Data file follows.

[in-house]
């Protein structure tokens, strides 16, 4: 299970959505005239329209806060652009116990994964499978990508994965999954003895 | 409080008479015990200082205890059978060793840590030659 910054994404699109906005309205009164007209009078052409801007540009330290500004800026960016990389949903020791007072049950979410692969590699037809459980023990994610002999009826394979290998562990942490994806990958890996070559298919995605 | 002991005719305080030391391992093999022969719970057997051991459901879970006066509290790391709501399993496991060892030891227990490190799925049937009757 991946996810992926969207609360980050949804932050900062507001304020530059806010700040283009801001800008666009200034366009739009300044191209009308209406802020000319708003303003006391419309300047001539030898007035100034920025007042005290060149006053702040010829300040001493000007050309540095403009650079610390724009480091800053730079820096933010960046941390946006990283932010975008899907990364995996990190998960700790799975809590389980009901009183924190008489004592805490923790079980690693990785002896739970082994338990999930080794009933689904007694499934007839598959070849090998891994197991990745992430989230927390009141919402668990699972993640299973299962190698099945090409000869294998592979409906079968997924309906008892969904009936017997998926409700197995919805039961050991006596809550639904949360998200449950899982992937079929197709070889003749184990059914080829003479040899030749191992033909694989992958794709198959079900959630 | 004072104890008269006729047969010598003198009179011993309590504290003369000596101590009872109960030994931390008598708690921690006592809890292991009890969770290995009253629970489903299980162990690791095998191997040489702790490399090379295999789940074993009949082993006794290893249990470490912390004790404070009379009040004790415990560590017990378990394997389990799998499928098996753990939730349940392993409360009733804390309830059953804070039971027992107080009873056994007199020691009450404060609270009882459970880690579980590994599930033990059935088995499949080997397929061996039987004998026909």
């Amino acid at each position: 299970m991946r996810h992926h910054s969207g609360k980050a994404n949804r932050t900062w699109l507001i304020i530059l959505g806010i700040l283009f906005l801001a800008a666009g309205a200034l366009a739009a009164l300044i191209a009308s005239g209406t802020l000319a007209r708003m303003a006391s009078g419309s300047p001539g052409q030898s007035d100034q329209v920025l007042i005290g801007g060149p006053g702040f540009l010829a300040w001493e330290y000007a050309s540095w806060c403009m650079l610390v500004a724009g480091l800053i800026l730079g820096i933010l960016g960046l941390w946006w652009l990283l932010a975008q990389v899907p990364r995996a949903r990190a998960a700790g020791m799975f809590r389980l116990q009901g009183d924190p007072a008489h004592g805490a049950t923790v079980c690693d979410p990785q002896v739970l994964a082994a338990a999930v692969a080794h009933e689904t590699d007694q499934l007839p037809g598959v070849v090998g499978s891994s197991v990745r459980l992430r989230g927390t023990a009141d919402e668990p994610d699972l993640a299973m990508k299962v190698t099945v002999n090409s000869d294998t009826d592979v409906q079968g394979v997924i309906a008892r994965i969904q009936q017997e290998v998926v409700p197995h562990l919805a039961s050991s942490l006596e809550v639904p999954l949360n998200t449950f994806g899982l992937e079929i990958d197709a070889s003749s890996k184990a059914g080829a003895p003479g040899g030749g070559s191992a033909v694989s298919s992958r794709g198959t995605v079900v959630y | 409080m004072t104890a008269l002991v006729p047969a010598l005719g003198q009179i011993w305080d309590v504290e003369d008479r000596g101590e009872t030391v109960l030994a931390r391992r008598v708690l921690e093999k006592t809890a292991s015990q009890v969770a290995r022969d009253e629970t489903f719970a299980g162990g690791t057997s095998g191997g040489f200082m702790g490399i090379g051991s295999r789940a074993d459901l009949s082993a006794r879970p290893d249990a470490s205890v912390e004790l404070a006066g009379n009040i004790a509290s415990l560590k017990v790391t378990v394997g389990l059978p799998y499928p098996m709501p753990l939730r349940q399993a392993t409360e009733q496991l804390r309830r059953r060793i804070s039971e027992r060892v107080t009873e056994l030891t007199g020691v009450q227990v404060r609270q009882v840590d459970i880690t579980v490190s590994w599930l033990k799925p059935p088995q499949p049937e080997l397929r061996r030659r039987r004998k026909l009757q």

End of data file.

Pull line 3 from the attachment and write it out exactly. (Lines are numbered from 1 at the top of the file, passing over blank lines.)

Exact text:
């Amino acid at each position: 299970m991946r996810h992926h910054s969207g609360k980050a994404n949804r932050t900062w699109l507001i304020i530059l959505g806010i700040l283009f906005l801001a800008a666009g309205a200034l366009a739009a009164l300044i191209a009308s005239g209406t802020l000319a007209r708003m303003a006391s009078g419309s300047p001539g052409q030898s007035d100034q329209v920025l007042i005290g801007g060149p006053g702040f540009l010829a300040w001493e330290y000007a050309s540095w806060c403009m650079l610390v500004a724009g480091l800053i800026l730079g820096i933010l960016g960046l941390w946006w652009l990283l932010a975008q990389v899907p990364r995996a949903r990190a998960a700790g020791m799975f809590r389980l116990q009901g009183d924190p007072a008489h004592g805490a049950t923790v079980c690693d979410p990785q002896v739970l994964a082994a338990a999930v692969a080794h009933e689904t590699d007694q499934l007839p037809g598959v070849v090998g499978s891994s197991v990745r459980l992430r989230g927390t023990a009141d919402e668990p994610d699972l993640a299973m990508k299962v190698t099945v002999n090409s000869d294998t009826d592979v409906q079968g394979v997924i309906a008892r994965i969904q009936q017997e290998v998926v409700p197995h562990l919805a039961s050991s942490l006596e809550v639904p999954l949360n998200t449950f994806g899982l992937e079929i990958d197709a070889s003749s890996k184990a059914g080829a003895p003479g040899g030749g070559s191992a033909v694989s298919s992958r794709g198959t995605v079900v959630y | 409080m004072t104890a008269l002991v006729p047969a010598l005719g003198q009179i011993w305080d309590v504290e003369d008479r000596g101590e009872t030391v109960l030994a931390r391992r008598v708690l921690e093999k006592t809890a292991s015990q009890v969770a290995r022969d009253e629970t489903f719970a299980g162990g690791t057997s095998g191997g040489f200082m702790g490399i090379g051991s295999r789940a074993d459901l009949s082993a006794r879970p290893d249990a470490s205890v912390e004790l404070a006066g009379n009040i004790a509290s415990l560590k017990v790391t378990v394997g389990l059978p799998y499928p098996m709501p753990l939730r349940q399993a392993t409360e009733q496991l804390r309830r059953r060793i804070s039971e027992r060892v107080t009873e056994l030891t007199g020691v009450q227990v404060r609270q009882v840590d459970i880690t579980v490190s590994w599930l033990k799925p059935p088995q499949p049937e080997l397929r061996r030659r039987r004998k026909l009757q």